India's dependence on oil imports has been on a continuous rise at least since 2014-15.
Prime Minister Narendra Modi’s dream to cut India’s dependence on oil imports seems broken as data reveals a completely opposite story. PM Modi said in 2015 that we currently import around 77% in the energy sector, in the oil, gas and petroleum sector, which we can reduce by at least 10% by 2022. This 10% we will produce ourselves and this should be our dream, he had added. However, the country’s dependence on oil imports has been on a continuous rise at least since 2014-15. From 78.3% import dependence on crude oil in FY15, it has increased to 80.6% in FY16, 81.7% in FY17, 82.9% in FY18, and further to 83.8% in FY19, according to the data provided by Dharmendra Pradhan, Minister of Petroleum and Natural Gas, in a reply to a question in Lok Sabha.
What may look more scary is that the World Energy Outlook 2019 published by International Energy Agency shows that India’s oil demand in total primary energy is projected to increase from 233 MT in 2018 to 305 MT in 2025, whereas China’s oil demand is projected to increase from 593 MT in 2018 to 672 MT in 2025, according to the statement of Ministry of Petroleum and Natural Gas. This also shows that oil consumption in India may increase by more than double the pace of its peer China in the next five years.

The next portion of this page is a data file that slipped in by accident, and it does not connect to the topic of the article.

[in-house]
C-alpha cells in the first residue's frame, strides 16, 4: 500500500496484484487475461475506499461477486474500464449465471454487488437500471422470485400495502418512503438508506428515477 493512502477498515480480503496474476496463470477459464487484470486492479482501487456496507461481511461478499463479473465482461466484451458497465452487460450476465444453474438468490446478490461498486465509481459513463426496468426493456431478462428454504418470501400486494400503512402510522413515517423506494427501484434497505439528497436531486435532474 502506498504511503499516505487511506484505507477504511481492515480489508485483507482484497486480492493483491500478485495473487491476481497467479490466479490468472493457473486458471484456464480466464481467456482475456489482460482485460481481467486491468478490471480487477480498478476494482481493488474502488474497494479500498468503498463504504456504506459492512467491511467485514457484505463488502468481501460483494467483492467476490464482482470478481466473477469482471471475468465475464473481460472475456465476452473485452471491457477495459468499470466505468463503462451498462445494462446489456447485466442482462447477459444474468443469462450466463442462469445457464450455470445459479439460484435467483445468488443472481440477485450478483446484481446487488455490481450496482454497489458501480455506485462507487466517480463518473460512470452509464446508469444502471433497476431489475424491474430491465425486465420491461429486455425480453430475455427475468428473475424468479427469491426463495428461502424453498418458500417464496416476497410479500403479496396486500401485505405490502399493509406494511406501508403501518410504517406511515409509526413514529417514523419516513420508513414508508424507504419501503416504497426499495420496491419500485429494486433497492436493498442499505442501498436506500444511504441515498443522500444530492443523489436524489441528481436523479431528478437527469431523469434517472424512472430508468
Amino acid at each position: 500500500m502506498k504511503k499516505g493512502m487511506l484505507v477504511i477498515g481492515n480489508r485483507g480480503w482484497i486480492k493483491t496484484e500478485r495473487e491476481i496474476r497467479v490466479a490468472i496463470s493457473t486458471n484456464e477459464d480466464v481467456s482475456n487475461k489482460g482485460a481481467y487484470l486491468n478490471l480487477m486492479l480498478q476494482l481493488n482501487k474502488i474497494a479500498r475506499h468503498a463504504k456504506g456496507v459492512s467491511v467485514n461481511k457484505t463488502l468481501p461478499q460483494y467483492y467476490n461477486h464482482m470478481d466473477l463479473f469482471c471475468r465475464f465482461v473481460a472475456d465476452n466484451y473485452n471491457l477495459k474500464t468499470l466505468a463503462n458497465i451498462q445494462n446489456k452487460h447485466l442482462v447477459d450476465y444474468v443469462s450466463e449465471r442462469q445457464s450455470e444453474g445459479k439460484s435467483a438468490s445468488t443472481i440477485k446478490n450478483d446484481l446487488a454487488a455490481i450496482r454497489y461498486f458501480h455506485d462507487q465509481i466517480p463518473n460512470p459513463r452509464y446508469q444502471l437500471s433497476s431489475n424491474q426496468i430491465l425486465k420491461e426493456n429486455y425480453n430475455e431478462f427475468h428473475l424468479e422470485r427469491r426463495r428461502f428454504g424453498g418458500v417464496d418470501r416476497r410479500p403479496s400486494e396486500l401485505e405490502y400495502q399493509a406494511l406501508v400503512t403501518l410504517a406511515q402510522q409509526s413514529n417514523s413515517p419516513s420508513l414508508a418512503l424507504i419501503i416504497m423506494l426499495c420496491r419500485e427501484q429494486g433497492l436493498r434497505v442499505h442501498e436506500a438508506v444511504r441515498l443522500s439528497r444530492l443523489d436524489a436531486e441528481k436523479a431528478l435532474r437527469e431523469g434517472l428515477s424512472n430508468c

India is one of the biggest oil-importing nations as it largely depends on imports to fulfill its domestic oil requirement. Even in India’s overall merchandise imports, crude oil has the highest share and thus global volatility has a major role to play in the value of Indian imports. This also indicates that a further rise in oil imports is likely to add to the country’s deficit.
Meanwhile, Dharmendra Pradhan said that the Ministry of Petroleum and Natural Gas is working in collaboration with various central government ministries and stakeholders to make efforts to achieve a reduction in import dependency on oil. He highlighted that the import reduction strategy broadly includes increasing domestic production of oil and gas, improving energy efficiency and productivity, giving thrust on demand substitution, promoting biofuels and renewable energy.